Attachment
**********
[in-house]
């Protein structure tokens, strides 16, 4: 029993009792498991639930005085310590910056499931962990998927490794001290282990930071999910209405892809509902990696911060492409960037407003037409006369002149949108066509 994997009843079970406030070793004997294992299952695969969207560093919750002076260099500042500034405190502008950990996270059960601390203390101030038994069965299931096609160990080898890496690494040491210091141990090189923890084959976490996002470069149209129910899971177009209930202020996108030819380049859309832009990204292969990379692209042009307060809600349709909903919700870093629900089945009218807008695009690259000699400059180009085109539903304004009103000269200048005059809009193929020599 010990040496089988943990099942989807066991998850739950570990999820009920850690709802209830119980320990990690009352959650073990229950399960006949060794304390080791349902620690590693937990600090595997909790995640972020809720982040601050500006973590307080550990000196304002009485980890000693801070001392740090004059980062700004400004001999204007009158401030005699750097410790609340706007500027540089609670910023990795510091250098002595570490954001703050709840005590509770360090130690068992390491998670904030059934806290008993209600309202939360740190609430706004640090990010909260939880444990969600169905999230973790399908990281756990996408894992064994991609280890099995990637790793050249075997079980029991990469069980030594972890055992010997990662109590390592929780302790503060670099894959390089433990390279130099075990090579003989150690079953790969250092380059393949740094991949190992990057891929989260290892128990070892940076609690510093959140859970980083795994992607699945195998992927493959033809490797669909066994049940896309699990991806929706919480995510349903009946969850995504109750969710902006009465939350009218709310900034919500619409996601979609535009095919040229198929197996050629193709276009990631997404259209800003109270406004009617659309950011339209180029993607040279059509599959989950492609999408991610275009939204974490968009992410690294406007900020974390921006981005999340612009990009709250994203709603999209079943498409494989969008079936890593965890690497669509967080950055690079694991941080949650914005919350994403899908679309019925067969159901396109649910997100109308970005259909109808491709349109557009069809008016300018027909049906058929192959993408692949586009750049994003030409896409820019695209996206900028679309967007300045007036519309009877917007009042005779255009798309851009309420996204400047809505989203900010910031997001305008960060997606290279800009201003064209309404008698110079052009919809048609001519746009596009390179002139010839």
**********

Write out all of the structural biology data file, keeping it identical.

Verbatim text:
[in-house]
């Protein structure tokens, strides 16, 4: 029993009792498991639930005085310590910056499931962990998927490794001290282990930071999910209405892809509902990696911060492409960037407003037409006369002149949108066509 994997009843079970406030070793004997294992299952695969969207560093919750002076260099500042500034405190502008950990996270059960601390203390101030038994069965299931096609160990080898890496690494040491210091141990090189923890084959976490996002470069149209129910899971177009209930202020996108030819380049859309832009990204292969990379692209042009307060809600349709909903919700870093629900089945009218807008695009690259000699400059180009085109539903304004009103000269200048005059809009193929020599 010990040496089988943990099942989807066991998850739950570990999820009920850690709802209830119980320990990690009352959650073990229950399960006949060794304390080791349902620690590693937990600090595997909790995640972020809720982040601050500006973590307080550990000196304002009485980890000693801070001392740090004059980062700004400004001999204007009158401030005699750097410790609340706007500027540089609670910023990795510091250098002595570490954001703050709840005590509770360090130690068992390491998670904030059934806290008993209600309202939360740190609430706004640090990010909260939880444990969600169905999230973790399908990281756990996408894992064994991609280890099995990637790793050249075997079980029991990469069980030594972890055992010997990662109590390592929780302790503060670099894959390089433990390279130099075990090579003989150690079953790969250092380059393949740094991949190992990057891929989260290892128990070892940076609690510093959140859970980083795994992607699945195998992927493959033809490797669909066994049940896309699990991806929706919480995510349903009946969850995504109750969710902006009465939350009218709310900034919500619409996601979609535009095919040229198929197996050629193709276009990631997404259209800003109270406004009617659309950011339209180029993607040279059509599959989950492609999408991610275009939204974490968009992410690294406007900020974390921006981005999340612009990009709250994203709603999209079943498409494989969008079936890593965890690497669509967080950055690079694991941080949650914005919350994403899908679309019925067969159901396109649910997100109308970005259909109808491709349109557009069809008016300018027909049906058929192959993408692949586009750049994003030409896409820019695209996206900028679309967007300045007036519309009877917007009042005779255009798309851009309420996204400047809505989203900010910031997001305008960060997606290279800009201003064209309404008698110079052009919809048609001519746009596009390179002139010839």